Do You Constantly Compare Yourself To Others? Read On

We’re in a shopping centre, I’m pushing my daugher in her buggy and we’re chattering away. She stops talking and suddenly wails, pointing at another child who has passed us. “That girl has a lollipop why don’t I?”. I deal with it in a motherly way (No, I don’t rush to buy her a lollipop). I explain. She whimpers until she finds something else interesting to talk about or covet.

We’re not dissimilar this small girl and I. She’s comparing herself to the girl with the lollipop and identifying that it’s lacking in her life. I do exactly the same, just not with lollipops, but with things that I want just as much as she wants lollipops.

The stay at home mum spending time with her kids. A thigh gap. The perfectly done makeup. The new car. The positive equity. The nanny. The perfect figure. The 10km runs completed. The five star hotels. The jeans I saw in the magazine. The big house. The tidy kitchen. The manicure. The time to do things. The headspace. The peace and quiet. The cake.

Comparison is the thief of joy


I can’t help myself.

You probably can’t either.

You compare yourself to others. To your family, your friends, your colleagues, your enemies, strangers. Everyone.

You see someone with something you’d like and you’re the three-year-old who sees the unfairness in the the world’s lollipop distribution.

It’d like to blame social media, but it’s around a lot longer than that..  Maybe it’s in our faces more now? Maybe it’s in my face more now? It starts young.

“Every else in my class has a phone, why can’t I?”

“Is he very much taller than me?”

“He always wins the races”

Comparing, contrast. Faster, Bigger, Stronger, Shinier, Richer. Happier?

The comparisons always fall to us coming out badly, where we’re unfair to ourselves. Too hard on ourselves.

“Compare and contrast” may have been an easy exam question but it’s not an easy way to live.

comparison chung quote.jpg

You compare your worst to the subject’s best, it’s human nature and it doesn’t end well.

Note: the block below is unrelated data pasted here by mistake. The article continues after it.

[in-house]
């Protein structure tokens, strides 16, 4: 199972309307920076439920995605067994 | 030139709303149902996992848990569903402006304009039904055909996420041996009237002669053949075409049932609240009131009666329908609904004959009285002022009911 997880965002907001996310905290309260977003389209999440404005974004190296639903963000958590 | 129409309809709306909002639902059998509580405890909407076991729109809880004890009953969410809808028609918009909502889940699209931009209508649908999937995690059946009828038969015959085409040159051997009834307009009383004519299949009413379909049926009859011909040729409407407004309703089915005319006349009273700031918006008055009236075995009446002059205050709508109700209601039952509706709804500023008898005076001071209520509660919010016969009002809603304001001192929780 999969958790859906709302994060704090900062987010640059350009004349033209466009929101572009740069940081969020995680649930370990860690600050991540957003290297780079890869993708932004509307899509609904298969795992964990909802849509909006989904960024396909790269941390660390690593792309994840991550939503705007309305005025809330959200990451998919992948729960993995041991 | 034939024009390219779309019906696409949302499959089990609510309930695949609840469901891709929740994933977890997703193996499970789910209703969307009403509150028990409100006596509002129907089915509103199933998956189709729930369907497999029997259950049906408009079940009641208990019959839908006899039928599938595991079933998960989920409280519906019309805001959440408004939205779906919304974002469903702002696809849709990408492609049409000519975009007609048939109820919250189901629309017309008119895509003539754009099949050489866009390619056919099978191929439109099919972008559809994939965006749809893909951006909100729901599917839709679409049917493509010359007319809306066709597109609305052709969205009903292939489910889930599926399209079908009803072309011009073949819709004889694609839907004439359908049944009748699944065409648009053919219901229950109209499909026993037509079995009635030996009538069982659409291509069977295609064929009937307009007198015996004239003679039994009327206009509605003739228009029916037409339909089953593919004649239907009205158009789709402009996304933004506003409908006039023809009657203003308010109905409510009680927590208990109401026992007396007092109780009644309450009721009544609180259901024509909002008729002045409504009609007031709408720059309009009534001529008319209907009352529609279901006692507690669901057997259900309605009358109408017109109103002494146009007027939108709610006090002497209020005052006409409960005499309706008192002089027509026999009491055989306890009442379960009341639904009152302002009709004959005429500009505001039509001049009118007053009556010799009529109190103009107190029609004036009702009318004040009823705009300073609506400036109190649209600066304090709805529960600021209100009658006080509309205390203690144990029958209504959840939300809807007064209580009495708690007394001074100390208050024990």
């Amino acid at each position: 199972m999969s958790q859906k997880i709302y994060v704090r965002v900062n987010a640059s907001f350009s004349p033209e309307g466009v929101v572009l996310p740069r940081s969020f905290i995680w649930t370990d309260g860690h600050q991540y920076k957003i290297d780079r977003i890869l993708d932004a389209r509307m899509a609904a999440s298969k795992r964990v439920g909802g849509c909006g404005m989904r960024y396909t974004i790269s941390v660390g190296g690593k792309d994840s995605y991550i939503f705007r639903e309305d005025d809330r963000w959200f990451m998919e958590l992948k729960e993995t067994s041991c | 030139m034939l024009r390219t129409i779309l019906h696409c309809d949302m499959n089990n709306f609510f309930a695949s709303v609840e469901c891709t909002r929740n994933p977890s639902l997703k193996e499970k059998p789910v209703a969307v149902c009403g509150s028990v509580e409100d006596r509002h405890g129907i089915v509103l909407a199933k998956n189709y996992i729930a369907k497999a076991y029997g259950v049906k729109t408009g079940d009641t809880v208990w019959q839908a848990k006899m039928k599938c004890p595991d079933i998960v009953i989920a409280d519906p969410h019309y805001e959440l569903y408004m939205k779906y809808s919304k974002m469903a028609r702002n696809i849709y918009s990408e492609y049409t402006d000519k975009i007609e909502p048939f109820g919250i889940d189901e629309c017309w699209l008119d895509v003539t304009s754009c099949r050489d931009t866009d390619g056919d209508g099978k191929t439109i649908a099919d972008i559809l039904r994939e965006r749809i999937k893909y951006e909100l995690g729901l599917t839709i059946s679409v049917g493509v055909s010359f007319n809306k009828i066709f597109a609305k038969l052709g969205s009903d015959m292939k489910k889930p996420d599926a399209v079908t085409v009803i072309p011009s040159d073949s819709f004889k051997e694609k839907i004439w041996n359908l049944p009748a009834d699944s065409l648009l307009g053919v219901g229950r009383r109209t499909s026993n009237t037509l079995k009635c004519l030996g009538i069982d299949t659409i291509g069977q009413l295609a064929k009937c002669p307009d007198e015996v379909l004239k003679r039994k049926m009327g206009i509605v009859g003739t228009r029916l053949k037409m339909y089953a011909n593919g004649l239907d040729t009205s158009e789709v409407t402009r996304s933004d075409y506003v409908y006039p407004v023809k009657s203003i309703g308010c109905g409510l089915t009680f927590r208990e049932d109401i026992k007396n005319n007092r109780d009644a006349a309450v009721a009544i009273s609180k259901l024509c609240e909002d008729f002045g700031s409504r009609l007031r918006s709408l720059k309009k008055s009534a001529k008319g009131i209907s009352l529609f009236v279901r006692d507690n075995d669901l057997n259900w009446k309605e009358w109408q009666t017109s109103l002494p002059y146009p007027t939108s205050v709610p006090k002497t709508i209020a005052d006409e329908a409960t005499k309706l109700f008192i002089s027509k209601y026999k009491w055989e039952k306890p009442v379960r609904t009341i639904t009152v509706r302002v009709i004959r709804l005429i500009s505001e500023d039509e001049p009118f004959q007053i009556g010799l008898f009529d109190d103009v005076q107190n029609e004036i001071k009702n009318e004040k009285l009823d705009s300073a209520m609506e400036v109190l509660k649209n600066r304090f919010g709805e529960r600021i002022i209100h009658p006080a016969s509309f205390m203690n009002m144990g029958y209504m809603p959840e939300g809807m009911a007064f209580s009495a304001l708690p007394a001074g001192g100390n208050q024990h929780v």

Their fully made up pout to your pjs and sudocrem.

Their cocktails on the beach to your cups of tea on the couch.

Their well-behaved children to yours at their most feral.

Their gym body to your jelly rolls.

We can’t really superficially compare what really matters though.

Love, Friendship, Family, Health.

Nobody posts photos of their really worst times, of the bills piling up or the walls closing in. We want everyone to think we have it great. We’re all making one another unhappier.

It’s human nature. We’re putting ourselves down. How often do we congratulate ourselves for a job well done? Pat ourselves on the back for being more successful? Sure, we share our successes on social media but do we really celebrate our own achievements?

I’ve recognised this behaviour in myself and done some research. (OK, googling, I did some googling.) Articles like this one  and this one confirm my theory. Need I say more. (Ahem.) Comparing yourself negatively is a source of unhappiness. Unhappiness is bad for us. We don’t want unhappiness, we want the opposite, so we need to leave this behaviour behind and we can be happier. Easy.

This new revelation ties in very nicely with my 17th item on my list of things that all adults should do.

It’s time to concentrate on what’s good, look to what we have, not want we don’t have and stop comparing ourselves negatively to others. For things we CAN control TAKE control. For things we can’t learn to accept them. And by doing that more happiness should follow. Maybe it is that easy. Let’s try.

Are you in?




I am one of ten finalists in the Boots Maternity and Infant Awards in the “Best Parenting Blog”. Thanks so much to everyone who voted for me in the first round. Voting in the next round is open until 28th August and you can vote from anywhere in the world.  You can vote by clicking here or on the massive pink button above and choosing Bumbles of Rice. (It’s easiest to do if you click the Facebook option). Any votes and shares are very, very much appreciated.  Thanks!


  1. Yep, I’m in. Slowly slowly I’m realising that what we have doesn’t make us happy, it’s what we are that makes us happy. I instantly forget and covet the next fancy jeep that passes me, but I’m getting better. Great post ( and yes, a thigh gap would be fab!!!)

  2. I’m in just to take the bad look off yiz. Certain comparisons work well. You should see the state of my hair.

    • To be clear, the ones I have the problems with are the ones that I come out bad in Having better hair than you is good for me, but bad for you so less happiness all around. And I think you look lovely, sure my roots need doing and I haven’t washed it since yesterday morning…

  3. Think the older I’m getting I’ve stopped doing this. The more I talk to people the more I find that each one has their own hangups about something and it’s quite refreshing to know. No one is 100% happy with themselves but as long as we can just do the best we possibly can , well that’s something. It may not be perfect but what exactly is perfect ? If our kids are happy and healthy then we’ve done something right

  4. I’m in, with two pre~teens on the way I’m trying to just BE.

  5. So important, but it can be hard to do!

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